Making Emergency Information Accessible
No matter how much work you do in compiling your familyís medical history and vital information, it will do you no good if the hospital treating your loved ones, canít access it. If your spouse or child is in a situation where they canít speak for themselves and you arenít there to speak for them, something has to do the speaking for them.
When someone you love is injured or sick, the first thing you want to do is make sure that she receives the care she needs Ė immediately. And nothing can stand in the way of that happening. Itís easy to do and it only comes down to one word Ė communication.
Communicating Your Contacts
The first step is to make sure that any ER treating you or your family in an emergency, would know who to contact about you. Begin with yourself. If you ended up in the ER unable to speak or make choices for your own medical care, who would you want by your side? Your spouse? Your parent?
Then sit down with each member of your family and decide who their two main emergency contacts are going to be. Depending on your cell phone model, you should be able to put quite a bit of information right in that one contact. The contact name of course will be ICE, but you can put the contactís first name and relationship, (for example Cynthia Ė Mom) in the company name field, so a doctor reading it, would know that this contact is the patientís mother.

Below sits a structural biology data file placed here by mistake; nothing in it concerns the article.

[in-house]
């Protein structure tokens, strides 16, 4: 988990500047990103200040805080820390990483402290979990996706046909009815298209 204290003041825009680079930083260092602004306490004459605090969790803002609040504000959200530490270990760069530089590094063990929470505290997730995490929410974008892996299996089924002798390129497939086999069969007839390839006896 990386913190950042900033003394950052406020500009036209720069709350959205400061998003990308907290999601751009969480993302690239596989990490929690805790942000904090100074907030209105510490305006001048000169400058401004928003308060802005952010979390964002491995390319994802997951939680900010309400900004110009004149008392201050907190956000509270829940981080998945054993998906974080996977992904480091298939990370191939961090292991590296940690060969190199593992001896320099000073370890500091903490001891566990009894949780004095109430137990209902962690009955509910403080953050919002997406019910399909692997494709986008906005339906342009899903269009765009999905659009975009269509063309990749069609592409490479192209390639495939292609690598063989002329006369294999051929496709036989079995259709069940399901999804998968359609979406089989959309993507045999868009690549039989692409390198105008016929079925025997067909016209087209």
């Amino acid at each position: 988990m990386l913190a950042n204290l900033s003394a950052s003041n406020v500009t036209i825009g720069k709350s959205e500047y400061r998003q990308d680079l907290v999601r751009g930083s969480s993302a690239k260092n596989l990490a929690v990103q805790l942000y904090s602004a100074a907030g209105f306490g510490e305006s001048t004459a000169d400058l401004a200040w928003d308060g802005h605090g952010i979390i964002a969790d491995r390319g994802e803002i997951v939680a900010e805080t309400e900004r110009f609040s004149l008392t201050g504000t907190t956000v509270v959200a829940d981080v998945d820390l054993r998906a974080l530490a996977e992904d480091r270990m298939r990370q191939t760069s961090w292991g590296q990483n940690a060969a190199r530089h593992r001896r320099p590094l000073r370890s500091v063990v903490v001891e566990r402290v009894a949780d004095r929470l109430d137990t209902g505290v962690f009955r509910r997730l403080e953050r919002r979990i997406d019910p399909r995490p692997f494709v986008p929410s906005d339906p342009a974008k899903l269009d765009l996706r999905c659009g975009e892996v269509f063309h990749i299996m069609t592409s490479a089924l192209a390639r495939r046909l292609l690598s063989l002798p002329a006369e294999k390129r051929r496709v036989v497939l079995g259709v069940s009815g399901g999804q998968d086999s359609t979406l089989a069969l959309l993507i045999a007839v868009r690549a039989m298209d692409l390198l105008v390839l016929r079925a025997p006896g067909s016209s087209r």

Play around with the other fields until you fill in all the information you possibly can. For example:
Your emergency contactís main phone number
IM, Twitter and Facebook address if you need to send them emergency messages or quick updates
A direct URL link to your Grab It And Go Medical Forms (optional)
For a second contact person, type in a second entry and name it ICE2.
Now about that last item Ė the direct URL Link. Letís say you (or someone you love), are unconscious and unable to give the trauma team treating you, your basic medical history.
Think about this for a moment. This means that you canít tell them what medicines youíre allergic to or what conditions you might have that could prove fatal, if they donít treat you, or your spouse or your child, with your personal medical history in mind.
In our Safe Family Action Plan we include Grab it and Go Medical forms to capture each member of your familyís information, but whether you use one of those or simply type or write your medical history and insurance information out by hand, scan or save the documents on your computer, and store one copy of the documents in the file manager of your personal web site, or secure online file system. Put the URL to this document or file into your cell phone.